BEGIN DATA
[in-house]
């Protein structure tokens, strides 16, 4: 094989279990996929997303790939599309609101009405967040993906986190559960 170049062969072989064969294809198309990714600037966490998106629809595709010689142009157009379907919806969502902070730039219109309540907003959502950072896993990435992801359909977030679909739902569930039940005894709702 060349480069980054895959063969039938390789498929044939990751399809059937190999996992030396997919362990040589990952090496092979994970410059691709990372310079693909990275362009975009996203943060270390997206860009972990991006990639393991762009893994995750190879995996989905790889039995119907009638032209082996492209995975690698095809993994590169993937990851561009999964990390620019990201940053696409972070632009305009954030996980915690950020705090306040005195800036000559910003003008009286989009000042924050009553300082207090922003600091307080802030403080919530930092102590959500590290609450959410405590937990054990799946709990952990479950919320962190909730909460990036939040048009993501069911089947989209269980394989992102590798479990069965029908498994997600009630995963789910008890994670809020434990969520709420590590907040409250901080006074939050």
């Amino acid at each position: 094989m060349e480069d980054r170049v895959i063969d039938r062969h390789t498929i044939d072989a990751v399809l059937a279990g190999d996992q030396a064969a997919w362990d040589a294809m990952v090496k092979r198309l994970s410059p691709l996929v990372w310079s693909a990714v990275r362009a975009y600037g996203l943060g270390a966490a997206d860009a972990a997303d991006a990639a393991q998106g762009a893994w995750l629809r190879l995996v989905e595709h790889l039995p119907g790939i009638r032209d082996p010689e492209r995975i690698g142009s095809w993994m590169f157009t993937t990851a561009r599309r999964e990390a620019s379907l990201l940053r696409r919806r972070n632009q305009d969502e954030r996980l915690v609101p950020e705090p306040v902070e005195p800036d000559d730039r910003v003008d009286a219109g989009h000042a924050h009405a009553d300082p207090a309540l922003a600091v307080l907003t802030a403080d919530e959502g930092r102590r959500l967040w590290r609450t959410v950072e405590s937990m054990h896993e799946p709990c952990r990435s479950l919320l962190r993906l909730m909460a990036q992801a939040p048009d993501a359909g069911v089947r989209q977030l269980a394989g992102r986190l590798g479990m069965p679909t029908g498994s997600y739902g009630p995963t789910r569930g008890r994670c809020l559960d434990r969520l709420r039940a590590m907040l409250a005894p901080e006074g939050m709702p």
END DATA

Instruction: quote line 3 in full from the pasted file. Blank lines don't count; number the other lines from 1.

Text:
């Amino acid at each position: 094989m060349e480069d980054r170049v895959i063969d039938r062969h390789t498929i044939d072989a990751v399809l059937a279990g190999d996992q030396a064969a997919w362990d040589a294809m990952v090496k092979r198309l994970s410059p691709l996929v990372w310079s693909a990714v990275r362009a975009y600037g996203l943060g270390a966490a997206d860009a972990a997303d991006a990639a393991q998106g762009a893994w995750l629809r190879l995996v989905e595709h790889l039995p119907g790939i009638r032209d082996p010689e492209r995975i690698g142009s095809w993994m590169f157009t993937t990851a561009r599309r999964e990390a620019s379907l990201l940053r696409r919806r972070n632009q305009d969502e954030r996980l915690v609101p950020e705090p306040v902070e005195p800036d000559d730039r910003v003008d009286a219109g989009h000042a924050h009405a009553d300082p207090a309540l922003a600091v307080l907003t802030a403080d919530e959502g930092r102590r959500l967040w590290r609450t959410v950072e405590s937990m054990h896993e799946p709990c952990r990435s479950l919320l962190r993906l909730m909460a990036q992801a939040p048009d993501a359909g069911v089947r989209q977030l269980a394989g992102r986190l590798g479990m069965p679909t029908g498994s997600y739902g009630p995963t789910r569930g008890r994670c809020l559960d434990r969520l709420r039940a590590m907040l409250a005894p901080e006074g939050m709702p």